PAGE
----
Ultimately, the oppression of women in the nineteenth century caused them to be mentally ill. Feeling lesser than others and feeling trapped can drive anyone insane. More women than men were diagnosed with mental illnesses in the nineteenth century due to the fact that they had different roles. Men were given the free will to chase any career they wanted and were given authority and power. While women were stuck at home all the time doing chores and being overlooked by everyone living around them. The potential women had of thriving and working just as hard as men was neglected all throughout history. Society had the ideology that women were just meant to care for the house, kids, and their husbands. And this ideology ended up hurting and causing harm to a lot of women in the nineteenth century. Women should rise above these societal norms and aspire to be better than just a housewife. They should strive to accomplish great things and empower one another to reach their goals. Not only that but people should not let an illness or condition define the type of person they are. And much less let societal roles get in the way of one’s well being.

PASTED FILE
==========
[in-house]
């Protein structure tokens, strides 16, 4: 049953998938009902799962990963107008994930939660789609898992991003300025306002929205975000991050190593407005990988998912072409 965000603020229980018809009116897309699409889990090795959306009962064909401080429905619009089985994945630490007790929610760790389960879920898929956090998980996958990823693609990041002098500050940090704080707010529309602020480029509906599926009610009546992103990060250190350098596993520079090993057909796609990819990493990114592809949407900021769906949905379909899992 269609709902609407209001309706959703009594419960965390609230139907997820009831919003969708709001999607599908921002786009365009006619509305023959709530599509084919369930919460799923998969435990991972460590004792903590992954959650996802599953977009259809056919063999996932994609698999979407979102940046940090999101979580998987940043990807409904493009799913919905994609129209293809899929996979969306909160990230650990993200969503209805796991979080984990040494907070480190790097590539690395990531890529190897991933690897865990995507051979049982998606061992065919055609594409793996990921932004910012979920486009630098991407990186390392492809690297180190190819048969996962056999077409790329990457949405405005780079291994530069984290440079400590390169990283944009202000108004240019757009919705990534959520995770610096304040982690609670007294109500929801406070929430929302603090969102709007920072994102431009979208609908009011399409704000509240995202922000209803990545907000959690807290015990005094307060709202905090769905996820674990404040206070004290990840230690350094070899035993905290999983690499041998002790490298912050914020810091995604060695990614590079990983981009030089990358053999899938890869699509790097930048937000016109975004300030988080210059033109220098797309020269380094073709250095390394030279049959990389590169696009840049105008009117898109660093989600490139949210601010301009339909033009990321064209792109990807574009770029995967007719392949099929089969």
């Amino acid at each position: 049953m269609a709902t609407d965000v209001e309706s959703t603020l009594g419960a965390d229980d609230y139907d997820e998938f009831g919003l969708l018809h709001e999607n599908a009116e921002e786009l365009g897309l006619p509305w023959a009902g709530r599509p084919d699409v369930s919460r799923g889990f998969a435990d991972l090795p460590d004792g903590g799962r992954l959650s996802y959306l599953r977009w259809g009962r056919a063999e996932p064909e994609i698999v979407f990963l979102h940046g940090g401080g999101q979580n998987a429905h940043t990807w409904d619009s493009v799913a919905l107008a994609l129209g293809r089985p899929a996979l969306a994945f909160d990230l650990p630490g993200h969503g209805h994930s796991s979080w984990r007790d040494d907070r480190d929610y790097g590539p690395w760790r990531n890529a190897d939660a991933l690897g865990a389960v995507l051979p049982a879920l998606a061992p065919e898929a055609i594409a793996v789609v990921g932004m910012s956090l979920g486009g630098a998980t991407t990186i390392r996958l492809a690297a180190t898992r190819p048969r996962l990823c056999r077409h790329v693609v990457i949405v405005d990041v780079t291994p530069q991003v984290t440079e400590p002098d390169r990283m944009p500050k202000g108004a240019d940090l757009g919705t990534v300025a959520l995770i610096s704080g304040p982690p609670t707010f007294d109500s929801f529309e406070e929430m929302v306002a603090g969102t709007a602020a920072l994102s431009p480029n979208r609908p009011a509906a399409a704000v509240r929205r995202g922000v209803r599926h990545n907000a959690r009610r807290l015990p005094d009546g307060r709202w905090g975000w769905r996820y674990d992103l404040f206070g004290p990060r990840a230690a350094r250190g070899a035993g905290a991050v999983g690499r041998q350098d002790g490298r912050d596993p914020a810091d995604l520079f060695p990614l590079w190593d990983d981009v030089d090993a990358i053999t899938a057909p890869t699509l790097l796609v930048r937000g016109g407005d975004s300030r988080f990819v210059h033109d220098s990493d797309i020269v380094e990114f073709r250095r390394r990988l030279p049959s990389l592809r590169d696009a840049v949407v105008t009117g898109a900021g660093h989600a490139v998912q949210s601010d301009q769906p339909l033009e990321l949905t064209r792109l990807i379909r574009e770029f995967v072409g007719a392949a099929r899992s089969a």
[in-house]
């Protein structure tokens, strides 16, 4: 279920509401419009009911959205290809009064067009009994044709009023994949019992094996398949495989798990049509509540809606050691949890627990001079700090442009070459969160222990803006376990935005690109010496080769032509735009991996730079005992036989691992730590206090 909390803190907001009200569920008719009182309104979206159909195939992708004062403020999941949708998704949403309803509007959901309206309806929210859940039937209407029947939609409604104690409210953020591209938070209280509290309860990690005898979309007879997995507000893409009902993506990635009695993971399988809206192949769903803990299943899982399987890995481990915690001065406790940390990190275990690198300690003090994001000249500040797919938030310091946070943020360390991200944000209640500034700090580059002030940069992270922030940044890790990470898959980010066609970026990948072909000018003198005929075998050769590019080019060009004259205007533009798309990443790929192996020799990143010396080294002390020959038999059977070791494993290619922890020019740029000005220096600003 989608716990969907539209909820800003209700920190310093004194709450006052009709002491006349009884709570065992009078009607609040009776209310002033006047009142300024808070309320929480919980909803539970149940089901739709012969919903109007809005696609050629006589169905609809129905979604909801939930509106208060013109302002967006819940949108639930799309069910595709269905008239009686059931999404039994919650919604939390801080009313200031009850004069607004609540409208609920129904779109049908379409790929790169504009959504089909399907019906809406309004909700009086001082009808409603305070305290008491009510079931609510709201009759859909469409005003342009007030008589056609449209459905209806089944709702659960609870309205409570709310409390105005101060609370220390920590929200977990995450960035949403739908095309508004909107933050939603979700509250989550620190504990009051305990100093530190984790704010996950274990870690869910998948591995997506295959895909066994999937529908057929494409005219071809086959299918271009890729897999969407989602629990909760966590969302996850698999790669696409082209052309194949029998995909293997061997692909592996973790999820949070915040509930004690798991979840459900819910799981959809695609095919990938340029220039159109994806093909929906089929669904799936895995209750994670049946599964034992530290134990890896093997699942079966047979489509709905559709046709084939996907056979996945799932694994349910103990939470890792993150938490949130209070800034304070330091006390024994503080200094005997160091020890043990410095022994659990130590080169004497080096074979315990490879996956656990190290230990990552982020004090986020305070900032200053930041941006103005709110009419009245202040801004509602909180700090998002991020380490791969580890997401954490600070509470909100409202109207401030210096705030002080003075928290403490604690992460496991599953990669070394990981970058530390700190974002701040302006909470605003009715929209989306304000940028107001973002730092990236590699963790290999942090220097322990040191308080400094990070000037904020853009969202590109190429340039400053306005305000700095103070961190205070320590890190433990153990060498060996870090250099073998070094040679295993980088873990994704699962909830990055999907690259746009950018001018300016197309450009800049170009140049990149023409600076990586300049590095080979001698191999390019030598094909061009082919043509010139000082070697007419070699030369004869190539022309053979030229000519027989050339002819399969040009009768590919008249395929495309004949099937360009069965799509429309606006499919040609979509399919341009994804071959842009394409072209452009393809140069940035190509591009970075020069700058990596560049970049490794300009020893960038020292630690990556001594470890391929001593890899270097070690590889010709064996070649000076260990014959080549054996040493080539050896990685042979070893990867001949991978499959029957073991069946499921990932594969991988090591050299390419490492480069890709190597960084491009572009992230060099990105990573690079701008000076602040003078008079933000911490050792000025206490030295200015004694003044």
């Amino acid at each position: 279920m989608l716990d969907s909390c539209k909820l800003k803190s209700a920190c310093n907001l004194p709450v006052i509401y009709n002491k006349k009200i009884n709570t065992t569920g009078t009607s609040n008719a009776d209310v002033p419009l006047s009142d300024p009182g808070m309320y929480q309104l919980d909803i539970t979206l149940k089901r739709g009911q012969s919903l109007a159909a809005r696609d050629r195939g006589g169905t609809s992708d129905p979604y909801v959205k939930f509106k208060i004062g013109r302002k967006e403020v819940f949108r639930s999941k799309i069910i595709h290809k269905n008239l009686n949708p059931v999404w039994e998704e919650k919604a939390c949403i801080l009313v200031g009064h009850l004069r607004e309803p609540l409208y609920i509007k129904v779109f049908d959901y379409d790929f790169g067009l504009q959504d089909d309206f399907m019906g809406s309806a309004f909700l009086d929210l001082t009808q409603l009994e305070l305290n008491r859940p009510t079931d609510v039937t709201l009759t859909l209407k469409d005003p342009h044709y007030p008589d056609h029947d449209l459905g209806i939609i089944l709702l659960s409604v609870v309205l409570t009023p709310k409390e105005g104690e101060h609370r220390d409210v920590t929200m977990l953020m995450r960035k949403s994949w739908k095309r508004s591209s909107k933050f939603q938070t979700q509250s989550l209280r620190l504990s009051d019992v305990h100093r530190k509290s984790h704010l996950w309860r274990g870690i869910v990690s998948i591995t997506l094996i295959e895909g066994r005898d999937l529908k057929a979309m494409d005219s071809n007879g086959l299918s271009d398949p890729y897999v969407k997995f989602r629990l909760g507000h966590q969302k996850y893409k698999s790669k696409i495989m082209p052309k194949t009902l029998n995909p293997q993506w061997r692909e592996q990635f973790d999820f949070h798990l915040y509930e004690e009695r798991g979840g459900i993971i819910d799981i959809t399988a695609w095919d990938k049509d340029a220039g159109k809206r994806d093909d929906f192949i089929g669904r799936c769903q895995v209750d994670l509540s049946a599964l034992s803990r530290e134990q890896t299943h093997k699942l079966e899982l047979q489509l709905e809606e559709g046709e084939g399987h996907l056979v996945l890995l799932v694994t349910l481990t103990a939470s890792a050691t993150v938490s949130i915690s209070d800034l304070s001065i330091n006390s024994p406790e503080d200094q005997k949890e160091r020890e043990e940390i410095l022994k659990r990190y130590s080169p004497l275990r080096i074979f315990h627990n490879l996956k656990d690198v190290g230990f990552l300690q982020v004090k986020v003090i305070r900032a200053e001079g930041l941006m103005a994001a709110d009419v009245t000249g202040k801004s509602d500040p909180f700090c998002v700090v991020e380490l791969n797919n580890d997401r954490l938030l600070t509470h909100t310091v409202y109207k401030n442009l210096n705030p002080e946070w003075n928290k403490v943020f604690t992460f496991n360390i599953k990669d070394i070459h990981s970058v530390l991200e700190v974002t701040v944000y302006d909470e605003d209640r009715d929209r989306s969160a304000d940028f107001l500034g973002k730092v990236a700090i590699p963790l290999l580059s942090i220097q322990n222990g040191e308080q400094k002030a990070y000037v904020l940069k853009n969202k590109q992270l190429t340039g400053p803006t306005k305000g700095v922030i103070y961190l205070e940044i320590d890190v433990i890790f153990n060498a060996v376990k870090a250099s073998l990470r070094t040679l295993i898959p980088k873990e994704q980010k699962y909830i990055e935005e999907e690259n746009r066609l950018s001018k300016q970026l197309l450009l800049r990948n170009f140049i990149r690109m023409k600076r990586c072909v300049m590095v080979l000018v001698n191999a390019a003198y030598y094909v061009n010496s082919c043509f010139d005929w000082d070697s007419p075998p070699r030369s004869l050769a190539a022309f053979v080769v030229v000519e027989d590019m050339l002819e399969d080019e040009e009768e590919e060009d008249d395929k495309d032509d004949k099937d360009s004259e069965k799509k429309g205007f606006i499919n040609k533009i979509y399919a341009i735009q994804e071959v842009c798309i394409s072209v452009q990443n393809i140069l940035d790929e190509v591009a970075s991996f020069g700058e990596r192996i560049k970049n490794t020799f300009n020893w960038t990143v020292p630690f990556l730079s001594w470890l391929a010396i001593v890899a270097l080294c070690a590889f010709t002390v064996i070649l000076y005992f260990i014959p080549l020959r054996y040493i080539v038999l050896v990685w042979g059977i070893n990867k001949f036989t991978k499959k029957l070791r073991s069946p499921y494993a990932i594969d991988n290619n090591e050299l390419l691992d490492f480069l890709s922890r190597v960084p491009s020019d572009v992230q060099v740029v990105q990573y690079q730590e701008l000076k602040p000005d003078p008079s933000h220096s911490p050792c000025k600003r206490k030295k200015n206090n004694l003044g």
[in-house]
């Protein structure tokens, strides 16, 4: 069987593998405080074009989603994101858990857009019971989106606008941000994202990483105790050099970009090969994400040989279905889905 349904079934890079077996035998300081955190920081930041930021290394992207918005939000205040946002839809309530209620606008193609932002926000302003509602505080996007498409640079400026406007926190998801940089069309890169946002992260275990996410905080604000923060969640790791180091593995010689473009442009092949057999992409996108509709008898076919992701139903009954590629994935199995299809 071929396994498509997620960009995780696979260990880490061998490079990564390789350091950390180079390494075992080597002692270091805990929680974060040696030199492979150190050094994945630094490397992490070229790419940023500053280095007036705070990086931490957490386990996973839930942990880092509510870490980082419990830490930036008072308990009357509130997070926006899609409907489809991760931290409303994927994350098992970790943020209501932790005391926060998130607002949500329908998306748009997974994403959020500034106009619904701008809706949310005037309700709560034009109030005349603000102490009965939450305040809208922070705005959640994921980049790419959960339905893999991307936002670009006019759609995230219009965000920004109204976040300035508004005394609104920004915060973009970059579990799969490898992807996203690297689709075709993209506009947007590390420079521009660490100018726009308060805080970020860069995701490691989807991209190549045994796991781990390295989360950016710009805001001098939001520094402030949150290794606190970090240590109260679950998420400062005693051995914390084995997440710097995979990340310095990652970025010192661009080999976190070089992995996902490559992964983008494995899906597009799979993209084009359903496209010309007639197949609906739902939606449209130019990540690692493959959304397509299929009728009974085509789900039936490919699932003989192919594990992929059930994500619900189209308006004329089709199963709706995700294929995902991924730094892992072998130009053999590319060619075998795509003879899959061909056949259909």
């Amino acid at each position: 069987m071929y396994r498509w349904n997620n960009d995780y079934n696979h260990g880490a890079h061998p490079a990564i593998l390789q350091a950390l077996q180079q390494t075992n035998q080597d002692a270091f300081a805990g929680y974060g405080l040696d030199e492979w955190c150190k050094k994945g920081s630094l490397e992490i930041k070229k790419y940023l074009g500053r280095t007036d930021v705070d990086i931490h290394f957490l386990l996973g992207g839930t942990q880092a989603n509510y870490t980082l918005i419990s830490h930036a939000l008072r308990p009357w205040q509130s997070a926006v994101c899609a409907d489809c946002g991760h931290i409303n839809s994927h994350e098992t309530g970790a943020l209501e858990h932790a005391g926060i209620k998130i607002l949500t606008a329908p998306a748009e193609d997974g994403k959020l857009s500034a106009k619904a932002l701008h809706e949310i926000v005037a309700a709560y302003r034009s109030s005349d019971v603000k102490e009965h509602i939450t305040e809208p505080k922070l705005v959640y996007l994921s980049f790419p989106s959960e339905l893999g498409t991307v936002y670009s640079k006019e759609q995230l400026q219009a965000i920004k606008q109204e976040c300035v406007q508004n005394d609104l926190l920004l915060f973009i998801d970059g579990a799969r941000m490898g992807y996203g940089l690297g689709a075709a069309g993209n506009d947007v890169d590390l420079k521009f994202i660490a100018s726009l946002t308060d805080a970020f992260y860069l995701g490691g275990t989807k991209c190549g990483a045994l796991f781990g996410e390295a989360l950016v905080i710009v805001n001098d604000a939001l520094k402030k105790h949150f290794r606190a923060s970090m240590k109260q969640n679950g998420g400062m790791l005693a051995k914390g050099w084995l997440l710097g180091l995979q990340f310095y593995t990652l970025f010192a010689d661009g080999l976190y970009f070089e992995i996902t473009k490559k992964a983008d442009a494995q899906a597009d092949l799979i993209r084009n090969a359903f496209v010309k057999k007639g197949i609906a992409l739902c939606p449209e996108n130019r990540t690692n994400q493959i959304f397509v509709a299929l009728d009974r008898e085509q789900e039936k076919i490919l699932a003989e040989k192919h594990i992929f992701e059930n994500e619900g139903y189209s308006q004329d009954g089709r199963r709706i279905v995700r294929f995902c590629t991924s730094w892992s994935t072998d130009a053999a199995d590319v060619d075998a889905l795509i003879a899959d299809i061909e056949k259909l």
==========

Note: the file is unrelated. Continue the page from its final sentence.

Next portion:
Works Cited

  • Briggs, Laura. “The Race of Hysteria: ‘Overcivilization’ and the ‘Savage’ Woman in Late Nineteenth-Century Obstetrics and Gynecology.” American Quarterly, vol. 52, no. 2, 2000, pp. 246–273. Print.
  • Cicchinelli, Brenda. “A Cry for Help: Postpartum Depression.” International Journal of Childbirth Education, vol. 10, no. 1, 1995, pp. 42–43-43. Print.
  • Gilman, Charlotte Perkins. “The Yellow Wallpaper.” Literature: A Portable Anthology, edited by Janet E. Gardner, et.al., fourth edition. Bedford/St. Martin’s, New York, 2017.64-77. Print.
  • Rosenberg, Carroll Smith, and Charles Rosenberg. “The Female Animal: Medical and Biological Views of Woman and Her Role in Nineteenth-Century America.” The Journal of American History, Vol. 60, No. 2, 1973, pp. 332-356. Print.
  • Shakespeare, William/ Mowat, Barbara A. (EDT)/ Werstine, Paul (EDT). The Tragedy of Othello: The Moor of Venice. N.p.: Pocket, 2017. Print.
  • Theriot, Nancy M. “Women’s Voices in Nineteenth-Century Medical Discourse: A Step toward Deconstructing Science.” Signs, vol. 19, no. 1, 1993, pp. 1–31. Print.